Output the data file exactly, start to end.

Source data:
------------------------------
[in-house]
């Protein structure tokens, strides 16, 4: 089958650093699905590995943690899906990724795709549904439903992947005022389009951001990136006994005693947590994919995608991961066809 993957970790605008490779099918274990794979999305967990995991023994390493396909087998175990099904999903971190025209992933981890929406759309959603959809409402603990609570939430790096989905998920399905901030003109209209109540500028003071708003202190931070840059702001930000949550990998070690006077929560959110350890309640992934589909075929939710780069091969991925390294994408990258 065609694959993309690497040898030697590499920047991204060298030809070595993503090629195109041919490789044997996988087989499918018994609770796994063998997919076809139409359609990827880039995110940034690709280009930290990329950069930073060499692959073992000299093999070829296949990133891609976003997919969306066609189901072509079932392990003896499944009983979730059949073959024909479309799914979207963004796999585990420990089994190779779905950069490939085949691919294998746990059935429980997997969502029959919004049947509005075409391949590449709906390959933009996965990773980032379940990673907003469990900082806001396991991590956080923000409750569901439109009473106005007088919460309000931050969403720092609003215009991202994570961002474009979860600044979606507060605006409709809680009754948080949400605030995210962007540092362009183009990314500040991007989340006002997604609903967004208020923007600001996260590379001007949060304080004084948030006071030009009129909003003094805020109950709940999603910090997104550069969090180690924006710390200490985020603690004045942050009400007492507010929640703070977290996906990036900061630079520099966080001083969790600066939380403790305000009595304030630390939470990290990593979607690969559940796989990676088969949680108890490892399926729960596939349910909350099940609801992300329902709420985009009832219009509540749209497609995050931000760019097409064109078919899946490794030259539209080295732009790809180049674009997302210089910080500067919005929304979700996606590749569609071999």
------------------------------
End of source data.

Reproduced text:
[in-house]
């Protein structure tokens, strides 16, 4: 089958650093699905590995943690899906990724795709549904439903992947005022389009951001990136006994005693947590994919995608991961066809 993957970790605008490779099918274990794979999305967990995991023994390493396909087998175990099904999903971190025209992933981890929406759309959603959809409402603990609570939430790096989905998920399905901030003109209209109540500028003071708003202190931070840059702001930000949550990998070690006077929560959110350890309640992934589909075929939710780069091969991925390294994408990258 065609694959993309690497040898030697590499920047991204060298030809070595993503090629195109041919490789044997996988087989499918018994609770796994063998997919076809139409359609990827880039995110940034690709280009930290990329950069930073060499692959073992000299093999070829296949990133891609976003997919969306066609189901072509079932392990003896499944009983979730059949073959024909479309799914979207963004796999585990420990089994190779779905950069490939085949691919294998746990059935429980997997969502029959919004049947509005075409391949590449709906390959933009996965990773980032379940990673907003469990900082806001396991991590956080923000409750569901439109009473106005007088919460309000931050969403720092609003215009991202994570961002474009979860600044979606507060605006409709809680009754948080949400605030995210962007540092362009183009990314500040991007989340006002997604609903967004208020923007600001996260590379001007949060304080004084948030006071030009009129909003003094805020109950709940999603910090997104550069969090180690924006710390200490985020603690004045942050009400007492507010929640703070977290996906990036900061630079520099966080001083969790600066939380403790305000009595304030630390939470990290990593979607690969559940796989990676088969949680108890490892399926729960596939349910909350099940609801992300329902709420985009009832219009509540749209497609995050931000760019097409064109078919899946490794030259539209080295732009790809180049674009997302210089910080500067919005929304979700996606590749569609071999």